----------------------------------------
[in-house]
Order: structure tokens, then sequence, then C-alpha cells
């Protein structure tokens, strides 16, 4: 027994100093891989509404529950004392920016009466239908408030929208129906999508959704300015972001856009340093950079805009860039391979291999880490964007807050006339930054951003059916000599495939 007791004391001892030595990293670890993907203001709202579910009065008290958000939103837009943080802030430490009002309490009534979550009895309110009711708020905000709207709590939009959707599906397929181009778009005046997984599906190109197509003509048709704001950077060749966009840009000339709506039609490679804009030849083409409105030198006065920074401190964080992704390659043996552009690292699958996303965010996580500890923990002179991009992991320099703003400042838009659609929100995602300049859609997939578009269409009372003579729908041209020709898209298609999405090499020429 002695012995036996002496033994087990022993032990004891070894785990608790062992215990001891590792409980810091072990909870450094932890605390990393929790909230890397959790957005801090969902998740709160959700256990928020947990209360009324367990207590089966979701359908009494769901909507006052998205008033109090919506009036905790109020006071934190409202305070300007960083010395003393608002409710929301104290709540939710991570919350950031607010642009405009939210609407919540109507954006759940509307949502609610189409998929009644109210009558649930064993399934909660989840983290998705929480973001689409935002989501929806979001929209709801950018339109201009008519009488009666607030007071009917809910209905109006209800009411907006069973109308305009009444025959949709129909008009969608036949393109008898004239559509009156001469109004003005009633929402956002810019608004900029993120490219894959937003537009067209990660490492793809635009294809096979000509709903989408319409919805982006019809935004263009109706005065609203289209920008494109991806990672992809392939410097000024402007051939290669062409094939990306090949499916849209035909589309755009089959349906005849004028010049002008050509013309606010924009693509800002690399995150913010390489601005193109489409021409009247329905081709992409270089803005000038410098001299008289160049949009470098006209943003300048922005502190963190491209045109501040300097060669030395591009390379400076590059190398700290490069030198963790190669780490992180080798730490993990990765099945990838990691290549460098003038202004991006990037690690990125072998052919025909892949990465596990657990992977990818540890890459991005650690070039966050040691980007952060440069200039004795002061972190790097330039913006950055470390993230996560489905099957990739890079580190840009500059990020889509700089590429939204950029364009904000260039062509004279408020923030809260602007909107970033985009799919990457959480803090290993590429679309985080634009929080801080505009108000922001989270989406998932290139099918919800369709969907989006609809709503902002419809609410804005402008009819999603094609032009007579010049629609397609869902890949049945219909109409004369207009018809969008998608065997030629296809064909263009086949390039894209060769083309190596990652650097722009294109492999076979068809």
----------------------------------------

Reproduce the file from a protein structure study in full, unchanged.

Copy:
[in-house]
Order: structure tokens, then sequence, then C-alpha cells
């Protein structure tokens, strides 16, 4: 027994100093891989509404529950004392920016009466239908408030929208129906999508959704300015972001856009340093950079805009860039391979291999880490964007807050006339930054951003059916000599495939 007791004391001892030595990293670890993907203001709202579910009065008290958000939103837009943080802030430490009002309490009534979550009895309110009711708020905000709207709590939009959707599906397929181009778009005046997984599906190109197509003509048709704001950077060749966009840009000339709506039609490679804009030849083409409105030198006065920074401190964080992704390659043996552009690292699958996303965010996580500890923990002179991009992991320099703003400042838009659609929100995602300049859609997939578009269409009372003579729908041209020709898209298609999405090499020429 002695012995036996002496033994087990022993032990004891070894785990608790062992215990001891590792409980810091072990909870450094932890605390990393929790909230890397959790957005801090969902998740709160959700256990928020947990209360009324367990207590089966979701359908009494769901909507006052998205008033109090919506009036905790109020006071934190409202305070300007960083010395003393608002409710929301104290709540939710991570919350950031607010642009405009939210609407919540109507954006759940509307949502609610189409998929009644109210009558649930064993399934909660989840983290998705929480973001689409935002989501929806979001929209709801950018339109201009008519009488009666607030007071009917809910209905109006209800009411907006069973109308305009009444025959949709129909008009969608036949393109008898004239559509009156001469109004003005009633929402956002810019608004900029993120490219894959937003537009067209990660490492793809635009294809096979000509709903989408319409919805982006019809935004263009109706005065609203289209920008494109991806990672992809392939410097000024402007051939290669062409094939990306090949499916849209035909589309755009089959349906005849004028010049002008050509013309606010924009693509800002690399995150913010390489601005193109489409021409009247329905081709992409270089803005000038410098001299008289160049949009470098006209943003300048922005502190963190491209045109501040300097060669030395591009390379400076590059190398700290490069030198963790190669780490992180080798730490993990990765099945990838990691290549460098003038202004991006990037690690990125072998052919025909892949990465596990657990992977990818540890890459991005650690070039966050040691980007952060440069200039004795002061972190790097330039913006950055470390993230996560489905099957990739890079580190840009500059990020889509700089590429939204950029364009904000260039062509004279408020923030809260602007909107970033985009799919990457959480803090290993590429679309985080634009929080801080505009108000922001989270989406998932290139099918919800369709969907989006609809709503902002419809609410804005402008009819999603094609032009007579010049629609397609869902890949049945219909109409004369207009018809969008998608065997030629296809064909263009086949390039894209060769083309190596990652650097722009294109492999076979068809």